Home » Campus » EcoCAR team revs up hybrid project

EcoCAR team revs up hybrid project

Please follow and like us:
Facebook
Google+
Twitter
The EcoCAR team stands in front of a modified 2016 Chevrolet Camaro. Credit: Jim Xu / For The Lantern

The EcoCAR team stands in front of a modified 2016 Chevrolet Camaro. Credit: Jim Xu / For The Lantern

Two Ohio State sisters are reinventing the wheel with a modified 2016 Chevrolet Camaro as a project for the national award winning OSU EcoCAR team, which continues to pave the road for advanced hybrid vehicles.

M.J. Yatsko, the EcoCAR engineering-team leader and a graduate student in mechanical engineering, joined the EcoCAR team in her first year at OSU. Now her younger sister, Katie Yatsko, a first-year in pre-mechanical engineering, is working alongside her to re-engineer a Chevy Camaro into a plug-in hybrid electric vehicle.

“I’ve known about EcoCAR for a long time because of my sister, and I had the opportunity as a high-school student to intern over the summer with the EcoCAR team,” Katie Yatsko said.

Their objective is to make the Camaro a hybrid vehicle while maintaining performance, MJ Yatsko said.

EcoCAR is sponsored by the U.S. Department of Energy and General Motors, and it is managed by Argonne National Laboratory. M.J. Yatsko said that this partnership is really beneficial for the teams.

“They donated the (Camaro) to us, and each team is given a mentor who is an engineer at GM,” she said. “A lot of times we get the question, ‘Why is GM involved?’ It is really because of the students. A lot of the students are involved in this program so they can go work for one of the companies involved.”

The EcoCAR experience provided Katie Yatsko with a career opportunity. She accepted an internship with Cummins, a diesel company based in Columbus, Indiana. She said that the reason it showed interest in her was her involvement with EcoCar.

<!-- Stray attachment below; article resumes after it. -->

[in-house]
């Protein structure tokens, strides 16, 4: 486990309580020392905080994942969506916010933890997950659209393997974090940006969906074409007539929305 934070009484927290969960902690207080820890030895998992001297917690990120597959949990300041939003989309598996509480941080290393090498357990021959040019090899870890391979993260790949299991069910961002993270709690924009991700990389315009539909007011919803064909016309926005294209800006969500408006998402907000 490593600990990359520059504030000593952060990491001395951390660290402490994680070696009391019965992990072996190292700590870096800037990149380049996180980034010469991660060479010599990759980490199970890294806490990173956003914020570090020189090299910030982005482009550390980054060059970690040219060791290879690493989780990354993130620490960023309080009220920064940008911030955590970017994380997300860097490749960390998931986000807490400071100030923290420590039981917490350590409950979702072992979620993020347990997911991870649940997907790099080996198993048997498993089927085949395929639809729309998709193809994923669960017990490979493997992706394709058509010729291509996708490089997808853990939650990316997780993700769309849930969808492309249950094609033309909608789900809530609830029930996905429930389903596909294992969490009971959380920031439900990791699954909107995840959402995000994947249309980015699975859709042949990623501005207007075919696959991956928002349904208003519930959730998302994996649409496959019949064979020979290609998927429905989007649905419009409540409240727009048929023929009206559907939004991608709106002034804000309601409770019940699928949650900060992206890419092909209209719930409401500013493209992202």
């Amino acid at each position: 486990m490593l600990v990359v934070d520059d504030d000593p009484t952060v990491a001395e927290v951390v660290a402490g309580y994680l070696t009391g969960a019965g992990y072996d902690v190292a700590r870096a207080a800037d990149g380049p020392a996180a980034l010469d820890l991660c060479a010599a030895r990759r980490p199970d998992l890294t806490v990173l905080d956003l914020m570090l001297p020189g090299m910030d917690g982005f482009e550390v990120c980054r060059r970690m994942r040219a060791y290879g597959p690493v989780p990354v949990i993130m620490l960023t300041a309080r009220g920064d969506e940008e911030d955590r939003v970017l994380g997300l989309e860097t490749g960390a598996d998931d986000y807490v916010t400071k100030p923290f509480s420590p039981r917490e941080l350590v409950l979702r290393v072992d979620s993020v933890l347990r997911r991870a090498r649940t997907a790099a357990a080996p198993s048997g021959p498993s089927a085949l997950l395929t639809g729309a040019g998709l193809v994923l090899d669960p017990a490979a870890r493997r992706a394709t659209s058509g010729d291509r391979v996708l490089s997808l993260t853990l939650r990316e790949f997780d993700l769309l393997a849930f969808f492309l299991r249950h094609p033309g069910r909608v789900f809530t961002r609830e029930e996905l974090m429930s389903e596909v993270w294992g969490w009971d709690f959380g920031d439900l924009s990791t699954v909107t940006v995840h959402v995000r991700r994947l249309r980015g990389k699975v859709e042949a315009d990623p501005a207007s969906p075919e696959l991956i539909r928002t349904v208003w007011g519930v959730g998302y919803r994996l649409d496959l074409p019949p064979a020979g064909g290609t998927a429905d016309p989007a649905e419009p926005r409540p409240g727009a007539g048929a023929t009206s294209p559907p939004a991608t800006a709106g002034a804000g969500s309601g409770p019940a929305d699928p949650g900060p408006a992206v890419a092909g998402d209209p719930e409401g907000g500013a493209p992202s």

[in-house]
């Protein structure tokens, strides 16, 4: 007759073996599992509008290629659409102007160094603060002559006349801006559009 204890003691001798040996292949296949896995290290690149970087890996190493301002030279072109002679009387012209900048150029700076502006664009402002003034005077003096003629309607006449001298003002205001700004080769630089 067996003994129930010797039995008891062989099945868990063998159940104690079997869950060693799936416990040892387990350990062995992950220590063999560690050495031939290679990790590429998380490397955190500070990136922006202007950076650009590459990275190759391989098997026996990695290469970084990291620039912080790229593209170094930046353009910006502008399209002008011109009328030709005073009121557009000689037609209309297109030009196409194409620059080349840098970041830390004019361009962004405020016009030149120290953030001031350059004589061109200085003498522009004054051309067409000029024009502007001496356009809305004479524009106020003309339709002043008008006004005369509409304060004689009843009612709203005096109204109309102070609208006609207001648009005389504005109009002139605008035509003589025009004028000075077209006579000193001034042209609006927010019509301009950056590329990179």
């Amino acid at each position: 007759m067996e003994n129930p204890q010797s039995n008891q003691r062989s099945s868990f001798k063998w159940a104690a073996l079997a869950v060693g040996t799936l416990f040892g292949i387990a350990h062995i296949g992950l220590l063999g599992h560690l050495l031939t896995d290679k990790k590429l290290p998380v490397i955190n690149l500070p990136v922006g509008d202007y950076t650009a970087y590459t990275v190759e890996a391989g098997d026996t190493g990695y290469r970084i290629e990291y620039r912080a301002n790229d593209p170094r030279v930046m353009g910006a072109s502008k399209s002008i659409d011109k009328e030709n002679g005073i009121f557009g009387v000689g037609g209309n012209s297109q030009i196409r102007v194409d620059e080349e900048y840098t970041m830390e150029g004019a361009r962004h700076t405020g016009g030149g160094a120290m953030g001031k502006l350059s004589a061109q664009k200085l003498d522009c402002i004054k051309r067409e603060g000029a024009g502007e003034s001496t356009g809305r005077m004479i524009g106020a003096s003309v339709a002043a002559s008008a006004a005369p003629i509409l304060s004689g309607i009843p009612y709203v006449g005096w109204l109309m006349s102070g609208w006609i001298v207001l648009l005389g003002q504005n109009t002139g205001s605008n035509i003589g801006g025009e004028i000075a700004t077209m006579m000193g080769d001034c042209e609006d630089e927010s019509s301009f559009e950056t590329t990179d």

“I can’t even begin to think of what opportunities I’m going to get because of EcoCAR,” she said. “You get guidance not only in the mechanical aspects, but other students who have gone through engineering can help me with what classes to take and what I need to be doing other than EcoCAR to be successful while I’m here.”

Nick Tomczak, a third-year in industrial and systems engineering, also accepted an internship with Amazon as an operations leader with the help of his EcoCAR experience.

“As a leader at EcoCAR, it pushed me to stand out in a unique program,” Tomczak said.

M.J. Yatsko said the ultimate goal of EcoCAR is to give students “a hands-on learning experience and to encourage them to find out what areas are most interesting to them.”

“It is not limited, by any means, to engineering. We’ve had communications people, business people. There is a finance major, and an information systems major,” Tomczak said.

The current OSU team consists of roughly 40 members ranging from first-year students to graduate students.

“People think they don’t have enough experience to join the team, but the awesome thing is that everybody here started from not knowing anything (about the team), and (the instructional members) are really happy to teach you and make sure you are up to speed,” Katie Yatsko said.

M.J. Yatsko said she remembered her first project, in which she helped design a mount for an air box in a vehicle.

“That little project is important,” she said. “I try to help (members) understand that every project on the car counts.”

The OSU team won first place in year one of the Camaro competition, beating out Virginia Tech and the University of Waterloo, in Canada, in 2015 after presenting its Camaro design to the judges. The team also took first place in 2014 with its re-engineered Hybrid Chevrolet Malibu, receiving a total of $32,000 in award money, according to the EcoCAR website.

Currently the team is in the second year of a four-year competition, working with the Camaro.

Its workshop, the Center for Automotive Research, is just a mile away from campus. It is the home to the 2016 Camaro and other OSU automotive projects, such as the Buckeye Bullet, an alternative-fuel race car. Inside, members spend six to eight hours a week between two meetings, Katie Yatsko said.

“Engineering is pretty hard and theoretical, so being able to connect it back to something you are passionate about is pretty cool. We have team leaders who are willing to take the time to teach the students,” M.J. Yatsko said. “If their goal is to work in the automotive industry, there really is no better way to work on a project like this.”

Leave a Reply

Your email address will not be published.